• Are there leaders or participants in your church who define “worship” as music only, liturgics only, maintenance only, or Sunday services only? Would some respond to the question, “what is worship?” with a blank stare? (40–43)
  • Does the music and/or liturgy coordinator only receive the sermon topic or theme a week before the service? Does “isolation [in worship and preaching preparation] rule instead of collaboration” when it comes to the preacher and other ministers in the congregation? Do preaching, worship, and the life of the congregation speak the same message? (58)
  • Have liturgical practices rich with mystery, dynamism, and encounter with God become “caught up with forms that become too routine, with little opportunity for extempore or fresh, multisensory experiences” as perceived by the congregation? (100)

Affirmative answers in any of these areas are likely a symptom of myopic, small-picture worship even in faith traditions with a strong history and culture of liturgical worship. Quicke places leadership responsibility with preachers, who must have the honesty and courage to take action. He notes, “I have met several experienced pastors who honestly admitted they were guilty of myopic preaching, but they balked at dealing with inevitable resistance arising from entrenched worship habits. They rejected trying to lead even small breakthroughs because it might prove costly” (179). As part of the New Evangelization, we all must ask Quicke’s challenging question, are we resisting small breakthroughs to move beyond myopic preaching and worship because of the cost and effort?

The most thought-provoking, practical contribution Quicke offers for those in liturgical churches is his framework for integrating elements of community formation into preaching. Quicke describes four stages of community formation: initiation, integration, character formation, and missional living. For Catholics, the “initiation” stage goes beyond an external correlation to the sacraments of initiation and is instead a stage where preaching is evangelistic so as to challenge hearers to “make faith-responses to Christ” and then “grow into congregational life by developing big-picture worship” (162). It is the essential foundation for all further community formation. Stage 2, “Integration,” is where liturgical and salvation history preaching take center stage—“Christian we-ness” is emphasized and the spiritual disciplines of offering money as an act of worship (rather than a “pragmatic necessity”) and responding well to sermons through preparation in prayer, practiced willingness, and active listening are cultivated (165). The third stage, “Character Formation,” requires pastoral preaching and leadership through preaching in order to “help the whole community grow in its responsibility to support and care for its members and those outside” while dealing with “real-life issues” that arise from the growth of a truly corporate identity (170). Stage 4, “Missional Living,” is when the community is moved “beyond maintenance to missional mode” (173). Preaching in this stage is both prophetic and mission-oriented.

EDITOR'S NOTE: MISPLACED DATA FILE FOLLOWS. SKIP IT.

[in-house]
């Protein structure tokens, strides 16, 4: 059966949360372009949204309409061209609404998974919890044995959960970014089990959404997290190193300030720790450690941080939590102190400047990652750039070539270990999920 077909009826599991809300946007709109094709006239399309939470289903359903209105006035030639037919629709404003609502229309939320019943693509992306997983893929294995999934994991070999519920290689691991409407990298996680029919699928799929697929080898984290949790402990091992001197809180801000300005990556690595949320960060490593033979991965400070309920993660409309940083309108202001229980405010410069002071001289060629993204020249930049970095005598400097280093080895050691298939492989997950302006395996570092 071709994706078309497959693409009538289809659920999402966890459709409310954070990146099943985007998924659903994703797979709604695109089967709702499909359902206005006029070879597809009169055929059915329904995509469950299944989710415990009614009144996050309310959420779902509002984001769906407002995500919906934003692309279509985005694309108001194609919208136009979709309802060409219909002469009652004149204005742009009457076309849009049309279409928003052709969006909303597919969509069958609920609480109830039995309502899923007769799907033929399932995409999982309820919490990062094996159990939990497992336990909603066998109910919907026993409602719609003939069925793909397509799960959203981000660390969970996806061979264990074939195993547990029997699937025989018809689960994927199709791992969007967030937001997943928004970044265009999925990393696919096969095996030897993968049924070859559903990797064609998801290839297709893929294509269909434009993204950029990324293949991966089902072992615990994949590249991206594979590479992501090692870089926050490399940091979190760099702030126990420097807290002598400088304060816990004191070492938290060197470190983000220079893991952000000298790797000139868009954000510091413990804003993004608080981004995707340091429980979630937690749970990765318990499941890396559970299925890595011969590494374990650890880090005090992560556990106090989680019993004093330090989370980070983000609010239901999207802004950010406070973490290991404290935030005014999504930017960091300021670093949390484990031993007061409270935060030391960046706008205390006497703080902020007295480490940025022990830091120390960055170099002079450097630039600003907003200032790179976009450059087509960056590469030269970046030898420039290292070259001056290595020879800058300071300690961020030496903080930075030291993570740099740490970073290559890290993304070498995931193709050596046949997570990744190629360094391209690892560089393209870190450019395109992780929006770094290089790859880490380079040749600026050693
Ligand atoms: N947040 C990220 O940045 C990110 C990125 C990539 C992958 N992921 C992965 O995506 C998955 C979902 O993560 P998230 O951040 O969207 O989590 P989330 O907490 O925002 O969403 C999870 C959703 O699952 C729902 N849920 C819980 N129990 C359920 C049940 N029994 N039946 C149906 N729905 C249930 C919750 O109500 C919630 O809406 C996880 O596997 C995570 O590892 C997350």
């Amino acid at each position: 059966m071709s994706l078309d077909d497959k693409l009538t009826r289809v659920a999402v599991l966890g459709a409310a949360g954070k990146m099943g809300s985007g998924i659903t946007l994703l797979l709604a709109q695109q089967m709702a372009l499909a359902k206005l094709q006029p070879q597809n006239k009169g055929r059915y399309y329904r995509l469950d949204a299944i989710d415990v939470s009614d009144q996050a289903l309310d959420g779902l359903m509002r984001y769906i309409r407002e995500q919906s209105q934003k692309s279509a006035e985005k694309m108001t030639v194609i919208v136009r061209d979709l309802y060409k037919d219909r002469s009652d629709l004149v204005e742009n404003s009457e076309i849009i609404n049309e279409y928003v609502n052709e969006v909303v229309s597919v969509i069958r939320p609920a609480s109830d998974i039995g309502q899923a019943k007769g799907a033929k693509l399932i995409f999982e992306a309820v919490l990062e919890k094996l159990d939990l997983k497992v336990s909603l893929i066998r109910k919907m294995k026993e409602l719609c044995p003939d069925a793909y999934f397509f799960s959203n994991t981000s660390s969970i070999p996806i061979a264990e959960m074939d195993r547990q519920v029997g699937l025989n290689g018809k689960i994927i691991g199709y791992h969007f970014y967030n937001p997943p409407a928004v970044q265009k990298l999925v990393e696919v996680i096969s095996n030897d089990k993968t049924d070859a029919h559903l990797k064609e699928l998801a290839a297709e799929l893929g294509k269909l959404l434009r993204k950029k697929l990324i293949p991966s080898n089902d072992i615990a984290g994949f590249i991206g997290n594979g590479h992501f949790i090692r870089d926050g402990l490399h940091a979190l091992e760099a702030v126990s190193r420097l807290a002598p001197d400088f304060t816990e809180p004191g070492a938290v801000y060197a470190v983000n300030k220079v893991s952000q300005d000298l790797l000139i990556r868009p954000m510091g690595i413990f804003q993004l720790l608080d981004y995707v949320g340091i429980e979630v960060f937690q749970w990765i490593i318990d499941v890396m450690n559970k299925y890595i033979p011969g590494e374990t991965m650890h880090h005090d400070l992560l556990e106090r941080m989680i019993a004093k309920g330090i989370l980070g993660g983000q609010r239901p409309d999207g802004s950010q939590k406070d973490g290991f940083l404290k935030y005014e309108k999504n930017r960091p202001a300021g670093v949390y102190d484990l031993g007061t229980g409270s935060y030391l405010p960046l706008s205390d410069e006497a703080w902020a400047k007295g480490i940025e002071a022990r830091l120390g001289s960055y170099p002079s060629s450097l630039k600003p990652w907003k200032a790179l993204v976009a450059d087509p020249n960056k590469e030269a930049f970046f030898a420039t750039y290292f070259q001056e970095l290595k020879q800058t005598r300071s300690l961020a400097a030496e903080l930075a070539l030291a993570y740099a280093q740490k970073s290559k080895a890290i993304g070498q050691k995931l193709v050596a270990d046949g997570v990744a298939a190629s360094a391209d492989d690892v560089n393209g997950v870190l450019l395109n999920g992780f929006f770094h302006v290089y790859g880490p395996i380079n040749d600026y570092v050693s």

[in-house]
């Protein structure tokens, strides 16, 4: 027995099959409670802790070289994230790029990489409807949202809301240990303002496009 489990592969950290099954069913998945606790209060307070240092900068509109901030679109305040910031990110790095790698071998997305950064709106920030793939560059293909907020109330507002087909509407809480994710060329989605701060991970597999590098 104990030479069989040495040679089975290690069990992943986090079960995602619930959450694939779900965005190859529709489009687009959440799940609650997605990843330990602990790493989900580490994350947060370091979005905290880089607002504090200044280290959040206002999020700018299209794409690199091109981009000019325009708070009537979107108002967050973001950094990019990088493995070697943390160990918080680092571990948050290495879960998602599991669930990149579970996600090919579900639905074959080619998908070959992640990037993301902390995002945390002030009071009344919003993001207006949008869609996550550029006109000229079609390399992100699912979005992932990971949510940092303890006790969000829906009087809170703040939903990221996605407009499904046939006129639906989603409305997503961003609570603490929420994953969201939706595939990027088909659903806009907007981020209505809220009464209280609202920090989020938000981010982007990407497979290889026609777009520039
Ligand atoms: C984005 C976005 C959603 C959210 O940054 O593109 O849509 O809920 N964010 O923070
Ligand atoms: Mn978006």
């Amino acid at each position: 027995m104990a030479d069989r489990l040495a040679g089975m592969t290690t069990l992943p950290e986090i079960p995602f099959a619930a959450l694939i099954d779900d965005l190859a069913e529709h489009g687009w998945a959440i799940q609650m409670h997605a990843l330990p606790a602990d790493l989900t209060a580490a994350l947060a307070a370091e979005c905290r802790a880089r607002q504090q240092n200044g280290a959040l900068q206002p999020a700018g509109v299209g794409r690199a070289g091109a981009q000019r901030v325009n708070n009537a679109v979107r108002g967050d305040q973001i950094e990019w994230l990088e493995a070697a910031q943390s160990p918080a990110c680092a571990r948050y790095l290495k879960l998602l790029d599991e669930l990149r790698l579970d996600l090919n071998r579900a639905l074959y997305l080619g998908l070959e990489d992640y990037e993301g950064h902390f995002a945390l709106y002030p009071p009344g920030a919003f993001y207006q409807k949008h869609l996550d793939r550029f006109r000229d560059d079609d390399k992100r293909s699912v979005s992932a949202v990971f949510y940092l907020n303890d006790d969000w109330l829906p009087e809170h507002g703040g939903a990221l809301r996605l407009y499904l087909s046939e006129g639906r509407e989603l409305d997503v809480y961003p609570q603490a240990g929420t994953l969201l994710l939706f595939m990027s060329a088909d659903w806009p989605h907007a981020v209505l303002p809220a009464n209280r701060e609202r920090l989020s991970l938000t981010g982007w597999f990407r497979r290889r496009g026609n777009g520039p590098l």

Quicke’s framework provides a concrete reminder that community formation must build progressively on a solid foundation. In far too many parishes, the presumption is that because most of the congregation has received certain sacraments, they are automatically in the “character formation” or “missional living” stages of community formation—regardless of an explicit faith-response to the Gospel or cultivation of spiritual disciplines expectant listening, big-picture worship, or spiritual giving.

Unfortunately, one of the most disappointing moments of Preaching as Worship comes when Quicke acknowledges that he will not be exploring “just how do preachers address a community that comprises worshipers at different stages? Is it possible to challenge newcomers with gospel basics while nurturing established worshipers into missional living?” (174). This situation is precisely the one that many Catholic parishes face. Nevertheless, those interested in deliberately anchoring and reinforcing a clear pathway of discipleship in and through liturgical preaching  will find this a helpfully provocative read.

Colleen Reiss Vermeulen

Colleen Reiss Vermeulen is an adjunct instructor in the Theological Studies Program at Siena Heights University (Adrian, MI), a course facilitator for STEP (Satellite Theological Education Program), and a regular contributor to the blog Practical Evangelization.